Search Images Maps Play YouTube News Gmail Drive More »
Sign in
Screen reader users: click this link for accessible mode. Accessible mode has the same essential features but works better with your reader.

Patents

  1. Advanced Patent Search
Publication numberUS1979875 A
Publication typeGrant
Publication dateNov 6, 1934
Filing dateFeb 17, 1931
Priority dateFeb 17, 1931
Publication numberUS 1979875 A, US 1979875A, US-A-1979875, US1979875 A, US1979875A
InventorsFaus Herbert W
Original AssigneeFaus Herbert W
Export CitationBiBTeX, EndNote, RefMan
External Links: USPTO, USPTO Assignment, Espacenet
Hot-box indicator
US 1979875 A
Images(2)
Previous page
Next page
Description  (OCR text may contain errors)

Nov. 6, 1934. H. w. FAUS HOT BOX INDICATOR Filed Feb. 17. 1931 2 Sheets-Sheet 1 Nov. 6, 1934. H w, AU 1,979,875

HOT BOX INDI CATOR Filed Feb. 17. 1951 2 Sheets-Sheet 2 5 gwuml oz fifemsaET E05 Patented Nov. 6, 1934 UNITED STATES PATENT OFFICE HOT-BOX INDICATOR Herbert W. Fans, White Plains, N. Y.

Application February 1'1, 1931, Serial No. 516,426

16 Claims. (01. 308-38) This application is a continuation in part of my application for- Hot-box indicators, Serial No. 483,714, filed September 22, 1930.

This invention relates to hot-box indicators, and more particularly, to means for showing when a bearing on railway rolling stock has reached an abnormal temperature either by the emission of a dense cloud of smoke, a pervasive odor, or both.

The principal object of my invention, generally considered, is the provision of a journal box or locomotive driving box containing a bearing provided with one or more pockets normally closed by fusible elements or plugs which melt when the bearing reaches a predetermined elevated temperature and release material which is readily noticeable for indicating a hot-box, the box or lid being desirably formed for venting said material while retarding the entrance of dirt or other foreign material into the box.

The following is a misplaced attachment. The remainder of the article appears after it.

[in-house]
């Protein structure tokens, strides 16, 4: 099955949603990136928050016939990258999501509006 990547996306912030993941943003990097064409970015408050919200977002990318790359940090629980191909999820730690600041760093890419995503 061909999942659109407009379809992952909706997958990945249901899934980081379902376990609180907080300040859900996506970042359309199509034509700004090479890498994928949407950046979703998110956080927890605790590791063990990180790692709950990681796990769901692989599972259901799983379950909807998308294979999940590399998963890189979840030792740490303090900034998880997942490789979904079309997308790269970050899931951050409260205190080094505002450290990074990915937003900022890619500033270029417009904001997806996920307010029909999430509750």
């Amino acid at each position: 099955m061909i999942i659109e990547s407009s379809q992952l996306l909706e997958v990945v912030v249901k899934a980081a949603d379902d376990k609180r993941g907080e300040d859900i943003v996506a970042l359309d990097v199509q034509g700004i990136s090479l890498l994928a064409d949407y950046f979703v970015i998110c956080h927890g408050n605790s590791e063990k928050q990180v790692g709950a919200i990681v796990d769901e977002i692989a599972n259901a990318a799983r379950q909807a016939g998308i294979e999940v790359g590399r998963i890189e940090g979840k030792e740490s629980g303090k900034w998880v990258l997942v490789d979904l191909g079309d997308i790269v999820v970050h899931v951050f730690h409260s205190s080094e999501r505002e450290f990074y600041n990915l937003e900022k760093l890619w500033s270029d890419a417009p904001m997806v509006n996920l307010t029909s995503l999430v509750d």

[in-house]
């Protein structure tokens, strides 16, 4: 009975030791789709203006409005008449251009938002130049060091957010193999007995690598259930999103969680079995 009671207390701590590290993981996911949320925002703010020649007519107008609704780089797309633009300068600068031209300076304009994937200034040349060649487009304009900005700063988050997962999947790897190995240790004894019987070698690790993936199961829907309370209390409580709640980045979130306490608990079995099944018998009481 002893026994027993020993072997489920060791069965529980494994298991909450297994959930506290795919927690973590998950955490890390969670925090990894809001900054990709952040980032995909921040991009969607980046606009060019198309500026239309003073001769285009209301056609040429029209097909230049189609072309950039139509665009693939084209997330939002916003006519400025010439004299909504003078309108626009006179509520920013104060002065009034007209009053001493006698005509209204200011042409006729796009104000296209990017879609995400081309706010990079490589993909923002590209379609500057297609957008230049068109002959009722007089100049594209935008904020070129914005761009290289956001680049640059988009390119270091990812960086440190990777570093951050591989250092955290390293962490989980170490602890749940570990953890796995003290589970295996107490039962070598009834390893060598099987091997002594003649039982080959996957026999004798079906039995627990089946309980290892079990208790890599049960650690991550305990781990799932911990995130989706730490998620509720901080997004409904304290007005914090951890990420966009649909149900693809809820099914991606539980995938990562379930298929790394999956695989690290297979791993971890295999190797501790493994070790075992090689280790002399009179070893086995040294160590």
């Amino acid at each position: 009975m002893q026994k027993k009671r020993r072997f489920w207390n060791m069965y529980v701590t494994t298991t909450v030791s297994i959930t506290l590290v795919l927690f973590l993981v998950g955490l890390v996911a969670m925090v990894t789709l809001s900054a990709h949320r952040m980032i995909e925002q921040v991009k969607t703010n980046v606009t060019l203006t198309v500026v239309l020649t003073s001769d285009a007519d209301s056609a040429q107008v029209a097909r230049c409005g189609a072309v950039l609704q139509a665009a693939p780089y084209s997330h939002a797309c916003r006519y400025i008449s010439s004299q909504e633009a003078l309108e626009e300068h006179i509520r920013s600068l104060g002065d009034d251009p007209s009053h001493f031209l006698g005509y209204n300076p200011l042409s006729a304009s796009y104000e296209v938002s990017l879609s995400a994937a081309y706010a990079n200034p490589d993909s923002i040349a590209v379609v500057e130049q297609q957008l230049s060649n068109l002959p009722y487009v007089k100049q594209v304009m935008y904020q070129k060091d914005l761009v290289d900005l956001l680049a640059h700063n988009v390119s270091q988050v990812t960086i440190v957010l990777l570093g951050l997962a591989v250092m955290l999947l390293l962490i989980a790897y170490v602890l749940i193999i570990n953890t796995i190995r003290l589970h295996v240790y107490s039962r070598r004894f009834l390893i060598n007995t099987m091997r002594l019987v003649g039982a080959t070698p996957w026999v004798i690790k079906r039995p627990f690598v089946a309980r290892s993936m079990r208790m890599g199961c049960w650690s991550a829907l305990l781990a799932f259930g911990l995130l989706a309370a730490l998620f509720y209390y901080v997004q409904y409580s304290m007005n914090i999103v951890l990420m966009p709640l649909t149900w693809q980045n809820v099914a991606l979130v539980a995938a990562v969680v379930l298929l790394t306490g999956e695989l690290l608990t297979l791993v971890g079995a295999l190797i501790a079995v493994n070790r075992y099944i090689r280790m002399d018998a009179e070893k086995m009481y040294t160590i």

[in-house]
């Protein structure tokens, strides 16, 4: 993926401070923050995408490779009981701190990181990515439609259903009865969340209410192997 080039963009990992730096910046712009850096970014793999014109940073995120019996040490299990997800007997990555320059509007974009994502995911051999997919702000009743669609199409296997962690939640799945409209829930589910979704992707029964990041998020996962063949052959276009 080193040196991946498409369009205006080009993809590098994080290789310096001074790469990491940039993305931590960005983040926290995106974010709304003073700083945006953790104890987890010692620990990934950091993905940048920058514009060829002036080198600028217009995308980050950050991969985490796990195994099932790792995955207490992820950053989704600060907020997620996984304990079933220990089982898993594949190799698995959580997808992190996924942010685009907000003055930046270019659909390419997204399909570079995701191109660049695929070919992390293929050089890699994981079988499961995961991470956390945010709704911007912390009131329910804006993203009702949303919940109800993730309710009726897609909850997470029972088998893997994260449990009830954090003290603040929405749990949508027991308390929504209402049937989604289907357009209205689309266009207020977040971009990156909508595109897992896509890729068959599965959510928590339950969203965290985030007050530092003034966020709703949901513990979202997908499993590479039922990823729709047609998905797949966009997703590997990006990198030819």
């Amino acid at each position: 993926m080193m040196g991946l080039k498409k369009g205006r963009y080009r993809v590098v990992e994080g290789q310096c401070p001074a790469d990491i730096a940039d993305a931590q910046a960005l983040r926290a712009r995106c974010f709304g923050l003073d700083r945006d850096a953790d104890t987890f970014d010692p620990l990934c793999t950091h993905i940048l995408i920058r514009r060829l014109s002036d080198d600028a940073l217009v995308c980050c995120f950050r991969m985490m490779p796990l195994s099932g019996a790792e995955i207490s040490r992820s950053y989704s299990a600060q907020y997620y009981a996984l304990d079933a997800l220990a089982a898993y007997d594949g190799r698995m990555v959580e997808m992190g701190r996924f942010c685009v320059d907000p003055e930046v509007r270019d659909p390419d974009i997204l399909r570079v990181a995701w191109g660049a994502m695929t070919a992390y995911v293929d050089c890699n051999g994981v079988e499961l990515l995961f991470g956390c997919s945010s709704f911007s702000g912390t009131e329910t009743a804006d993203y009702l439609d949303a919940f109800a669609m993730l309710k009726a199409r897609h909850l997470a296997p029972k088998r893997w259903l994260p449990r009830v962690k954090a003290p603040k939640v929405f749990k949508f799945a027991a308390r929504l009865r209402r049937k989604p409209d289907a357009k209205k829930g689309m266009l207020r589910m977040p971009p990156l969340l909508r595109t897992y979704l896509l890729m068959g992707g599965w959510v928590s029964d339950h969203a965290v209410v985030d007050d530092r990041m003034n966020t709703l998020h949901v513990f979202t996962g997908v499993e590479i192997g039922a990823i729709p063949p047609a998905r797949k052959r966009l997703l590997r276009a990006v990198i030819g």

Another object of my invention is the provision of a bearing with one or more pockets containing material and normally stoppered by fusible means, whereby when the brass in service reaches an abnormal temperature due to the development of a hotbox or overheated bearing, the material escapes upon melting of the fusible means to give a readily noticeable warning either by the development of a cloud of smoke, the production of a disagreeable or pervasive odor, or both.

Afurther object of my invention is the provision of a journal box and associated lid pivotally connected thereto, said box or lid being provided with 2. preferably hooded vent or one closed with fusible means whereby a warning material may be emitted at the proper time for indicating a hot box, the interior of the box being normally protected from the entrance of dirt and foreign material.

Other objects and advantages of the invention relating to the particular arrangement and construction of the various parts will become apparent as the description proceeds.

Referring to the drawings illustrating my invention, the scope whereof is defined by the appended claims:-

Figure l is a fragmentary, vertical, sectional view of a journal box, an associated journal, and auxiliary parts embodying my invention.

Fig. 2 is a plan of the bearing brass shown in Fig. 1, said brass being shown partly in horizontal section to more clearly disclose the pockets or cells containing the material for giving a hot-box warning.

Fig. 3 is a fragmentary view of one end of the brass shown in Fig. 1, showing the details of the means for closing a cell with .a fusible plug.

Fig. 4 is a fragmentary side elevation of the journal box lid shown in Fig. 1.

Fig. 5 is a horizontal, sectional view on the line 5-5 of Fig. 4, looking in the direction of the arrows.

Fig. 6 is a fragmentary view of a portion of the lid, such as shown in Fig. 1, but illustrating a modified venting means.